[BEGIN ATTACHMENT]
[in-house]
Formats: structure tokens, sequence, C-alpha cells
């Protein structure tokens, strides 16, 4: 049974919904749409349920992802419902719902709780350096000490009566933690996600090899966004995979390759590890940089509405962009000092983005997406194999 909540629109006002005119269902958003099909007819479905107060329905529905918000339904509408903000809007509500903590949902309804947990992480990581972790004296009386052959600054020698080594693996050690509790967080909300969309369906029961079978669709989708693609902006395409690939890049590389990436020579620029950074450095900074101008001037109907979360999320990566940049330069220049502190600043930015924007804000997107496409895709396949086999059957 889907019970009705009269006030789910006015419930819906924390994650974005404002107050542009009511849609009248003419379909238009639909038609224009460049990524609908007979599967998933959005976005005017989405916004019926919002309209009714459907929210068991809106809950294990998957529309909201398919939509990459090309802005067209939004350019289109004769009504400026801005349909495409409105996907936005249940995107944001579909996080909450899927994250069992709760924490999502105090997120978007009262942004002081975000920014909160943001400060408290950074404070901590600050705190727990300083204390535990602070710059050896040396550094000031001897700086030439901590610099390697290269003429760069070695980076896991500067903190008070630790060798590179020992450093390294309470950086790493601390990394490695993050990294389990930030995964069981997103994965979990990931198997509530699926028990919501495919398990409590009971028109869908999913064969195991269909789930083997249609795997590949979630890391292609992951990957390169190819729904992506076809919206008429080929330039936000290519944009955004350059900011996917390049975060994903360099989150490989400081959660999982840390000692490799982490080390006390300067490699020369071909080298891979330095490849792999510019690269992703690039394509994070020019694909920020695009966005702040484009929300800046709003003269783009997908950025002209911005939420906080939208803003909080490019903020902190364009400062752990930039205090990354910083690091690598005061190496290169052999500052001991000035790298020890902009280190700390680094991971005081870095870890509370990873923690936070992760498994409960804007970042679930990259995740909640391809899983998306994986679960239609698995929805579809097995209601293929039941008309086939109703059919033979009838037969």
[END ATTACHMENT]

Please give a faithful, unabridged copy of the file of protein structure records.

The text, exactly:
[in-house]
Formats: structure tokens, sequence, C-alpha cells
């Protein structure tokens, strides 16, 4: 049974919904749409349920992802419902719902709780350096000490009566933690996600090899966004995979390759590890940089509405962009000092983005997406194999 909540629109006002005119269902958003099909007819479905107060329905529905918000339904509408903000809007509500903590949902309804947990992480990581972790004296009386052959600054020698080594693996050690509790967080909300969309369906029961079978669709989708693609902006395409690939890049590389990436020579620029950074450095900074101008001037109907979360999320990566940049330069220049502190600043930015924007804000997107496409895709396949086999059957 889907019970009705009269006030789910006015419930819906924390994650974005404002107050542009009511849609009248003419379909238009639909038609224009460049990524609908007979599967998933959005976005005017989405916004019926919002309209009714459907929210068991809106809950294990998957529309909201398919939509990459090309802005067209939004350019289109004769009504400026801005349909495409409105996907936005249940995107944001579909996080909450899927994250069992709760924490999502105090997120978007009262942004002081975000920014909160943001400060408290950074404070901590600050705190727990300083204390535990602070710059050896040396550094000031001897700086030439901590610099390697290269003429760069070695980076896991500067903190008070630790060798590179020992450093390294309470950086790493601390990394490695993050990294389990930030995964069981997103994965979990990931198997509530699926028990919501495919398990409590009971028109869908999913064969195991269909789930083997249609795997590949979630890391292609992951990957390169190819729904992506076809919206008429080929330039936000290519944009955004350059900011996917390049975060994903360099989150490989400081959660999982840390000692490799982490080390006390300067490699020369071909080298891979330095490849792999510019690269992703690039394509994070020019694909920020695009966005702040484009929300800046709003003269783009997908950025002209911005939420906080939208803003909080490019903020902190364009400062752990930039205090990354910083690091690598005061190496290169052999500052001991000035790298020890902009280190700390680094991971005081870095870890509370990873923690936070992760498994409960804007970042679930990259995740909640391809899983998306994986679960239609698995929805579809097995209601293929039941008309086939109703059919033979009838037969």